JUN. 2: As a consequence of the possibility of bombing and the threat of invasion, a train left Harwich Station with pupils and teachers from local schools. It was destined for the safety of Gloucestershire and Herefordshire. The Local Defence Volunteers (later to be renamed the Home Guard) prepared to repel the expected invaders.
JUN. 4: A barrage balloon at Harwich was hit by a British aircraft at 02.50. The balloon's cable fell to the ground and the aircraft crashed. The Hampden (P43445) of 144 Squadron was based at Waddington. It was hit by the Harwich AA battery. The aircraft then gave the correct recognition signal and the battery ceased firing. Searchlight EF25 attempted to illuminate the nearby balloon but to no avail. The Hampden struck the balloon's cable and crashed into the dock at Felixstowe. All the crew were killed: Wing Commander J. Watts; Pilot Officer J. Andrews; Sgt. R. Jolly, DFM.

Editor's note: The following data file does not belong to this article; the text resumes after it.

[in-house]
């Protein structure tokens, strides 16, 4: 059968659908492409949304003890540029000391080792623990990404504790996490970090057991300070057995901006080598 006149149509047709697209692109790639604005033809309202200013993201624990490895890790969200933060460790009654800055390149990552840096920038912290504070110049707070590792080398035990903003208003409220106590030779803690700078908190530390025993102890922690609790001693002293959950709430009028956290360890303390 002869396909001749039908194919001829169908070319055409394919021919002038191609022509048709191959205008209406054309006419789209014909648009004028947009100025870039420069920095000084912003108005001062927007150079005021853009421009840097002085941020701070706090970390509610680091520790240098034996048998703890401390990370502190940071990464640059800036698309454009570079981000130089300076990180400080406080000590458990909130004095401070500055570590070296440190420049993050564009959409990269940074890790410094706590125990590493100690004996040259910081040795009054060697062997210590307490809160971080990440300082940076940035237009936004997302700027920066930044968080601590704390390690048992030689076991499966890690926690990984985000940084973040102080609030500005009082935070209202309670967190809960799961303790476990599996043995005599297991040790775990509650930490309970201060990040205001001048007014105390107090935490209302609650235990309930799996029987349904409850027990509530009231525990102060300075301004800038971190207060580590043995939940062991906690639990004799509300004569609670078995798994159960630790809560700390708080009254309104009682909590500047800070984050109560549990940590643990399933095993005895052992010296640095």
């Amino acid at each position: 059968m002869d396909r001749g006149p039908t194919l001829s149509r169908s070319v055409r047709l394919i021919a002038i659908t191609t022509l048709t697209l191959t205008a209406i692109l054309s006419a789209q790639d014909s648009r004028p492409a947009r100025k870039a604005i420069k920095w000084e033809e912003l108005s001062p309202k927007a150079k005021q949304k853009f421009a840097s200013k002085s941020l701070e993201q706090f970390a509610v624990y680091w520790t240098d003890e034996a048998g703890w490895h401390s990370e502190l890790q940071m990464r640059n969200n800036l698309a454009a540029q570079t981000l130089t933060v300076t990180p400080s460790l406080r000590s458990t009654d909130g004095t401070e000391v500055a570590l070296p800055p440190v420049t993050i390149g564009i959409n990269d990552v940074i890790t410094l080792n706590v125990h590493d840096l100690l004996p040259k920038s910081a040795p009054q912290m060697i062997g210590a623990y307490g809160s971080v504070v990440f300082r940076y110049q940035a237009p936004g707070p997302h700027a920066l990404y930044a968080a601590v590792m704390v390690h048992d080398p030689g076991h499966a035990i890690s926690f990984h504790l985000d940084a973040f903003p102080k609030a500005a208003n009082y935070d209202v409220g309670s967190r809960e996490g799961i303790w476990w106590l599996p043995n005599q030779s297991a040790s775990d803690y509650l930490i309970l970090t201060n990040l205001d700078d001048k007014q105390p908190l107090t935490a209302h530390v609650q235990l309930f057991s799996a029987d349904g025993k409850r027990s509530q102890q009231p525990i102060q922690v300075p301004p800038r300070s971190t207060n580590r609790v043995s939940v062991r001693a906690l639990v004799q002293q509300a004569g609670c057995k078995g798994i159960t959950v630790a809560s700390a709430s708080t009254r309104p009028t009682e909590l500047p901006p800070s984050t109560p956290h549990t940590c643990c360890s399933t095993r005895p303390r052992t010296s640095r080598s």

JUL. 1: An He III of 3/KG4, based at Amsterdam/Schiphol, crashed into the sea off Hull. The dinghy containing the four-man crew was picked up by the Black Swan ship and landed at Harwich.
JUL. 12: An He III-H2 of 8/KG53, based at Lille, was shot down by aircraft of 17 (Hurricane) Sqn. , from Debden, during an attack on Convoy "Booty" at 09.00. The observer of the Heinkel, Helmut von Brucke, died of his wounds and was buried off Harwich near Bawdsey Buoy.
JUL. 29: A convoy off Harwich was dive-bombed, possibly by Stukas, during the afternoon. No casualties recorded. Because of huge losses, the Luftwaffe withdrew their Stukas from the campaign around about August 1940. They were "sitting ducks" without adequate fighter protection.
AUG. 4: Leaflets with Hitler's Reichstag Speech, "A Last Appeal to Reason" were dropped over Britain at this time. Some of the leaflets were dropped near Harwich on this day. Apparently these were regarded as useful toilet paper !